Of all the food trucks that have twitter followings in Los Angeles, the most popular, the one with the biggest cult following, is without doubt, The Kogi Truck. Kogi has grown since its humble beginnings, founded by Mark Manguera, Caroline Shin-Manguera and Chef Roy Choi who was named "Best New Chef" by America's Food and Wine magazine earlier this year, and it now boasts four trucks named Azul, Roja, Verde and Naranja as well as serving food from the Alibi Room in Culver City.
There have been a few negative reviews popping up here and there, saying overhyped and mentions that considering it's Mexican/Korean you won't see a single Mexican or Korean standing in the long lines outside the truck. On the other hand, there are a host of people who say quite the opposite, that it works, that it incredibly good, and well, the long queues speak for themselves. The LA Times published a podcast on Kogi Truck last year and ever since I have been wanting to go stand in line myself. Now in California I knew that I owed it to myself to track a truck down and go taste some Korean barbeque tacos.
We had been staying in Huntington Beach for a few nights and, as I had been most mornings since being in the vicinity of LA and Orange County, logged onto Twitter to see where the trucks would be stopping today, a system which up to now has obviously worked succesfully for Kogi. The Naranja truck was to stop outside the RVCA warehouse in Costa Mesa just five minutes up the road. So after battling the waves on the beach all morning we jumped in the car and made our way to RVCA. As chance would have it, RVCA were having one of their annual warehouse sales which was a welcome and pleasant distraction whilst we waited for the truck to arrive. Sure enough a line started to build and build and as we joined, about twenty places deep in the queue, the Naranja truck rolled up and set-up shop. There were many ethnic nationalities in the line, including Mexican and Korean to go against the negative Yelp review I had read. I took a kimchi quesadilla and a Korean spicy pork taco whilst my wife Emma took the Korean chicken burrito. Everything we had was remarkable. Fantastic! One of our favourite eats in California (which has included a lot). The Kogi Korean barbeque sauce, used in the Korean chicken burrito and most of the food served at Kogi trucks, has such a deep flavour. A peanut satay type undertone to a rich and spiced barbeque sauce. My spicy Korean pork taco was not as spicy as I would have liked but it was full of flavour. The kimchi quesadilla, which is on their favourites list, was the highlight for me, spicy bbq sauce with sesame seeds and the same slight undertone of satay amid the fermented cabbage sandwiched in a large corn tortilla. In my opinion, the wait in the line was absolutely worth it. The food was brilliant value for money, just $14, and I would highly recommend, to anyone visiting the area, to keep an eye on Twitter and somehow find your way to the nearest Kogi Truck one night and wait in that line. Kogi - believe the hype.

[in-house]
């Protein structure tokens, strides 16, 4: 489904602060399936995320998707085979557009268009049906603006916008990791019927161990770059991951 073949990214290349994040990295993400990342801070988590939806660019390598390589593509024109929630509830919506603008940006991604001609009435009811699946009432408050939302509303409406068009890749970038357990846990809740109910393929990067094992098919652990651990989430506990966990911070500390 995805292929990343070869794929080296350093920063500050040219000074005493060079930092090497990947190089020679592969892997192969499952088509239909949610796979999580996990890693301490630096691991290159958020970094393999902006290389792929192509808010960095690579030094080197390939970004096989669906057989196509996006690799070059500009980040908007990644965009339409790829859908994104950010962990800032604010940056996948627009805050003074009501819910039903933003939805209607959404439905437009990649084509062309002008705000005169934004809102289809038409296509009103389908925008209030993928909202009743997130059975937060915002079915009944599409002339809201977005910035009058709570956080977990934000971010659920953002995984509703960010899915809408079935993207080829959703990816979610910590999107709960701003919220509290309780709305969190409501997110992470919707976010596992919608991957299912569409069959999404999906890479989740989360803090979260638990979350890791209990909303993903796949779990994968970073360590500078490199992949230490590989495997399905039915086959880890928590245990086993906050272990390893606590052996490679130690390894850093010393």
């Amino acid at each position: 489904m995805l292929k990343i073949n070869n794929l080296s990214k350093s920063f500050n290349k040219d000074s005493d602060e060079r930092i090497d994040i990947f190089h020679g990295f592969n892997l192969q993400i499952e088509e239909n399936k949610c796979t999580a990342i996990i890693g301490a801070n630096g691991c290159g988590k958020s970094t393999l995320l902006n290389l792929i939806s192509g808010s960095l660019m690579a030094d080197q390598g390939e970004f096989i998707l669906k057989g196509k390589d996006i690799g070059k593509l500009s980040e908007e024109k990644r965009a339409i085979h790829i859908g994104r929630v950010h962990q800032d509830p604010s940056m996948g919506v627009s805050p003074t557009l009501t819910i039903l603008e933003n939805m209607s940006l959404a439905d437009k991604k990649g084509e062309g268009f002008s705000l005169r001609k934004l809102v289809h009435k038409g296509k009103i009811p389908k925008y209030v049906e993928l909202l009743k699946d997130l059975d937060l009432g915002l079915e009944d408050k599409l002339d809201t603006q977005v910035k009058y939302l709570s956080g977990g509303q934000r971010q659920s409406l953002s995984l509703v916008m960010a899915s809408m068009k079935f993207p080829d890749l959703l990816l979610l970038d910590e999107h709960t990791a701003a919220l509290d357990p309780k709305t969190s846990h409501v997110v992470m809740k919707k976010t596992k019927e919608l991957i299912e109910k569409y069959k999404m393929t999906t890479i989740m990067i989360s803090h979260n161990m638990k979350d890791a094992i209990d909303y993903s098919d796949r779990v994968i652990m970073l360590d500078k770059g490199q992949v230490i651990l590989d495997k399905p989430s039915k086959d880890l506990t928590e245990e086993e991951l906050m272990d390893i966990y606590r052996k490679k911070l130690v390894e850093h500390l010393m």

Follow Kogi on twitter @kogibbq